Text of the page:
Premier League matches need fifth official to ensure referees get it right

By Calvin Palmer

Is it the aim of the FA to remove tackling and physical challenges from English football?

Saturday’s fixtures saw Fulham defender Philippe Senderos booked for a challenge on Manchester City’s Kolorov. But the action clearly showed it was a fair tackle in which Senderos won the ball but in doing so Kolorov went to ground.

Football is and always has been a contact sport and yet referees seem determined to stamp out any form of physical contact.

To me if a player’s initial contact is with the ball, it is a fair tackle irrespective of whether the opposing player does or does not stay upright.

The stalwarts at the heart of Stoke City’s defence during the best of the Waddington Years – Dennis Smith and Alan Bloor – would be lucky to remain on the pitch after two or three tackles under the present regime of refereeing in the Premier League.

Norman “Bite Yer Legs” Hunter of Leeds United and Ron “Chopper “ Harris of Chelsea would probably be banned from the game. And yet forwards, as every bit as talented as those displaying their skills today, accepted the attention of these defenders as part and parcel of the game.

Have footballers, particularly strikers gone soft? Or has the standard of refereeing declined to the point where referees can no longer distinguish between a fair tackle and a foul, so choose to settle on the latter just to be on the safe side?

It also makes me wonder whether the presence of so many foreign players in the Premier League is to blame. As Corporal Jones in Dad’s Army used to say, “They don’t like it up ‘em, Mr Mainwaring.”

It is clearly time for the introduction of a fifth official during Premier League games. There is already a fourth official who stands at the touchline and does very little apart from a few exchanges with the managers, holding up an electronic board for substitutions and the time added on at the end of each half, as well as ensuring that the managers keep within the technical area.

A fifth official would be seated in a room with a couple of large TV monitors and have a direct radio link with the referee. When a contentious decision arises, the fifth official with the benefit of the action replays can hand down the correct decision based on what really happened and not what the referee thought had happened.

A fifth official would have ruled that the tackle by Senderos was fair.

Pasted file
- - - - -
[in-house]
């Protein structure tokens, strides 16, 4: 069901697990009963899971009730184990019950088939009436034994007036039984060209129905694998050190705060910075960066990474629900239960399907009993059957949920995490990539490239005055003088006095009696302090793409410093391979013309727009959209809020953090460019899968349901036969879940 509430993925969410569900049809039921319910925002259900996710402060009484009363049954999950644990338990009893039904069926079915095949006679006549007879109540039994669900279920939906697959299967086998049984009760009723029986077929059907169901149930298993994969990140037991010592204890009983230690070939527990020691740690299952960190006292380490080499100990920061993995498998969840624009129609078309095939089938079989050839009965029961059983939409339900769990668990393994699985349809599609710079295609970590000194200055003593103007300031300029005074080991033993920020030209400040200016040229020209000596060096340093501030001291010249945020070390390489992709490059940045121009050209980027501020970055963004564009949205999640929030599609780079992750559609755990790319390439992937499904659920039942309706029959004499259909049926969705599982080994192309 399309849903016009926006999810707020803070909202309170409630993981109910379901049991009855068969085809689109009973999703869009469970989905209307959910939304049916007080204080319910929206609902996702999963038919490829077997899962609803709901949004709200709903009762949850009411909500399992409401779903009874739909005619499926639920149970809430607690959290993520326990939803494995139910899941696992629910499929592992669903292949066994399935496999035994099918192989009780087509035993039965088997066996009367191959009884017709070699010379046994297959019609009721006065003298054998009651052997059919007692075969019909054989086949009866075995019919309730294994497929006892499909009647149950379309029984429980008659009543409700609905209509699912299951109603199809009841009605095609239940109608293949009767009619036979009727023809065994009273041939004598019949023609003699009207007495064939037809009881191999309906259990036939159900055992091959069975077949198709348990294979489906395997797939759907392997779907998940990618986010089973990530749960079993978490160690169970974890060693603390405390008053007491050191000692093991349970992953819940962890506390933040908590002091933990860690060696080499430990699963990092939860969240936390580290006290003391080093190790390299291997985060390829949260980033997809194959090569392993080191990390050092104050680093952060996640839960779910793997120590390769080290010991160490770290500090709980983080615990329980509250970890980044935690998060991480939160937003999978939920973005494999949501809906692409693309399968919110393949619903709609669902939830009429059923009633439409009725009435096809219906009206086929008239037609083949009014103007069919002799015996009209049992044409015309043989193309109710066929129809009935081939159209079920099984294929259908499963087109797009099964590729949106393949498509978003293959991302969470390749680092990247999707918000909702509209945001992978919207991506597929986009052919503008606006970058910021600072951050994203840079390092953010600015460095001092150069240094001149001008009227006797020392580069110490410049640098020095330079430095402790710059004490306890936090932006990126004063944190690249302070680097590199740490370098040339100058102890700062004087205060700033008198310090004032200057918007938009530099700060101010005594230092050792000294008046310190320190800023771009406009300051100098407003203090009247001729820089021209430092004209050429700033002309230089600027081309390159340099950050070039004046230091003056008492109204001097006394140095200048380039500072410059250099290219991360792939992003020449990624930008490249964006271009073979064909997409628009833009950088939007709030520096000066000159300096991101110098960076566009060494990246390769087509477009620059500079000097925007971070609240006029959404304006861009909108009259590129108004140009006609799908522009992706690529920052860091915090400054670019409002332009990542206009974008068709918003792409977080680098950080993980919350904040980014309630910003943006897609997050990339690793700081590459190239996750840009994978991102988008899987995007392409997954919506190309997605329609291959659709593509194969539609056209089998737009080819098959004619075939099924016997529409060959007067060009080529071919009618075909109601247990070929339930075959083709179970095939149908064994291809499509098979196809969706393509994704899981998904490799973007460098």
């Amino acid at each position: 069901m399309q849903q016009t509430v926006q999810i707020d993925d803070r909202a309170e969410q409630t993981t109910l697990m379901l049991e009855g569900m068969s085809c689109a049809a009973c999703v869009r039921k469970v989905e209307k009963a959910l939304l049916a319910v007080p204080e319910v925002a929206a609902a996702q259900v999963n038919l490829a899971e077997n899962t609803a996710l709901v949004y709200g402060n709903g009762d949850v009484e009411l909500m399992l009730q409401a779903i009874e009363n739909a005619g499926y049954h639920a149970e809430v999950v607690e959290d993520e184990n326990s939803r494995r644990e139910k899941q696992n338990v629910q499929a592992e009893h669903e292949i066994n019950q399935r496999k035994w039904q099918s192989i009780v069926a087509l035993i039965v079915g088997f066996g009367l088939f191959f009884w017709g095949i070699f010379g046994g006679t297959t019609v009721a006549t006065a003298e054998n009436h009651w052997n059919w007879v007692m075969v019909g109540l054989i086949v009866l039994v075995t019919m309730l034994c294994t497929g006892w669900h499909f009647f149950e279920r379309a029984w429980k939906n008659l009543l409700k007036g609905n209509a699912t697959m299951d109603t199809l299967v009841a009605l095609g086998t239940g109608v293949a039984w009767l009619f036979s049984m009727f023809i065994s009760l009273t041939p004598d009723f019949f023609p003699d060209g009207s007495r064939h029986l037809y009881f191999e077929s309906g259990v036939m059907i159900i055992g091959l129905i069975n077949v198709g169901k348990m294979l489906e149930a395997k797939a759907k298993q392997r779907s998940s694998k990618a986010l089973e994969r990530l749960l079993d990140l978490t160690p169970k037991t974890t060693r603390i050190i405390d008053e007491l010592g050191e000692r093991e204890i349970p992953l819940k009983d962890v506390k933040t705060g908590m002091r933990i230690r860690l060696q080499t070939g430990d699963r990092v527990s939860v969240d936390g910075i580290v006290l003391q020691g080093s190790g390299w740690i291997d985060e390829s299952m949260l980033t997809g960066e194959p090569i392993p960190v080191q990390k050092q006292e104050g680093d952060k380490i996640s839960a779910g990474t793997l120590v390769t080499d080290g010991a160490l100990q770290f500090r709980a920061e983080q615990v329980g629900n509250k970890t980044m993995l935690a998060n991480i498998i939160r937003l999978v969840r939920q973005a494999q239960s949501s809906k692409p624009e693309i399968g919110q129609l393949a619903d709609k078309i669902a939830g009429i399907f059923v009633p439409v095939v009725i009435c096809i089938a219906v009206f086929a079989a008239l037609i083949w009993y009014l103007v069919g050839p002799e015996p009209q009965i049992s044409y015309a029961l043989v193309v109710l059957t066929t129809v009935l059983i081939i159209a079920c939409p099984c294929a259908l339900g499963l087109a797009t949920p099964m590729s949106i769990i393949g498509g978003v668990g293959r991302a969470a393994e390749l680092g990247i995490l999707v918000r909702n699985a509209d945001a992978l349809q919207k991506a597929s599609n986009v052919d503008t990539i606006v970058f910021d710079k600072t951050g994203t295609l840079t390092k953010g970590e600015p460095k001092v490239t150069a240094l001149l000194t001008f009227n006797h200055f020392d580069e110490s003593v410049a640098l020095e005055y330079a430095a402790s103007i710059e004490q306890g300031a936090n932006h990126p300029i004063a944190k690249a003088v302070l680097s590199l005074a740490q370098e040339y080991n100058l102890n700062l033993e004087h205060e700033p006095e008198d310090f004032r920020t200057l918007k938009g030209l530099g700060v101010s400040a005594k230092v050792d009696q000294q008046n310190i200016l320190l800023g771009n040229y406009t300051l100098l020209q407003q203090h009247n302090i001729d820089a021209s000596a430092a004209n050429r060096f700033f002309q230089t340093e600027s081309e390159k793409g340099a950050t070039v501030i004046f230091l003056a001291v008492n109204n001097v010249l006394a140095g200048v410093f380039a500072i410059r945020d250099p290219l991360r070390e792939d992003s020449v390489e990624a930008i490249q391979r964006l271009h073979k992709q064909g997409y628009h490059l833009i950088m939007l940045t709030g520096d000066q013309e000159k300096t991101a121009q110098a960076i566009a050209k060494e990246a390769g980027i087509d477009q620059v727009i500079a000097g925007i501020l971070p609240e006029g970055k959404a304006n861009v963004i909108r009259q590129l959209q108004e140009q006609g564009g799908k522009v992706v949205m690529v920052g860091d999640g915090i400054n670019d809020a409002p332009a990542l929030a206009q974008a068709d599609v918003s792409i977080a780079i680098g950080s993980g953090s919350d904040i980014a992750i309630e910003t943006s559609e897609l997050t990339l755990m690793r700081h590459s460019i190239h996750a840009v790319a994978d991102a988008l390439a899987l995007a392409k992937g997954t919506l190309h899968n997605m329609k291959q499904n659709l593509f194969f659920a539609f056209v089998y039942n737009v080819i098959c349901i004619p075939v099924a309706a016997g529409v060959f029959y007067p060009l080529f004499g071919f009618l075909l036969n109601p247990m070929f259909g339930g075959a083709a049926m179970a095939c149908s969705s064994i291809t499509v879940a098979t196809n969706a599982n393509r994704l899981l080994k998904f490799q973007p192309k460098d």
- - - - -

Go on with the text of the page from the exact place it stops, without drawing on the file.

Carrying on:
A fifth official would have ruled that Robert Huth of Stoke City should not have been sent off.

A fifth official would probably have ruled that Adam Johnson left his left leg behind waiting for contact from the defender and was not tripped and a penalty should not have been awarded.

A fifth official would probably have told referee Howard Webb not to award Manchester United a second penalty in their game against Chelsea.

The technology is available and has been used to take retrospective action against Manchester City’s Mario Balotelli for his stamp on Tottenham Hotspur’s Scott Parker, which referee Howard Webb “missed”.

Why not use it to allow referees to make the right decisions during the game based on what actually happened rather than their interpretation of what happened, which can often mean falling for the con tricks some players seem to employ these days in order to gain either an unfair advantage or see a fellow professional given a red card?

The over officious approach being used by referees, at the behest of the FA, is in danger of destroying football as a tough competitive and physical sport.

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Filed under Premier League, Sport, United Kingdom

4 responses to “Premier League matches need fifth official to ensure referees get it right

  1. OS.

    You’re echoing mine and Tony’s exact thoughts, Calvin. There are two ways to look at this. Refs are getting conned by players who know every trick in the book about cheating, and in a split second it’s easy for a ref to get it wrong. The answer to this as you’ve said in this post: a 5th official looks at the incident, and advises the ref of the punishment, including a red card for anybody who has tried to con the ref. A subsequent 5 match ban for that offence would soon stop the cheating.

    Then there’s the instances where a ref makes an honest mistake. 20 seconds chatting to his ‘advisor’ would soon put the matter right. The nett result would be that pressure would be taken off refs, and supporters would know that video evidence has revealed the truth.


  2. Daftburger

    I’m surprised by you two. It would take too long and the next thing you know there would be adverts while we waited for the outcome of the revue. And I’m sure you, OS, don’t wanna be sitting in the sun trap that is the Brit longer than you need to! 😀

    Retrospective bans for those found guilty of cheating would do the trick. You know professional sportsmen if they can get away with it they will. Stop them getting away with it and they will stop!

    • calvininjax

      Au contraire. I think you are thinking in terms of the NFL where the referee leaves the pitch to review the play. The whole point of the fifth official is that he reviews the incident virtually instantaneously while the referee is calling the player over to have a word or dispense a card. By the time the referee starts to talk to the player, he should have received the verdict by the fifth official via his headset.

      I agree with punishment for cheating. I personally would favour a lifetime ban from football and/or fine of one year’s wages. I have become very mellow in my old age. 🙂

      • OS.

        There’s a slight flaw in our plans to instant replays for a 5th official, guys. It might be Lee Probert judging what was right or wrong. 🙂

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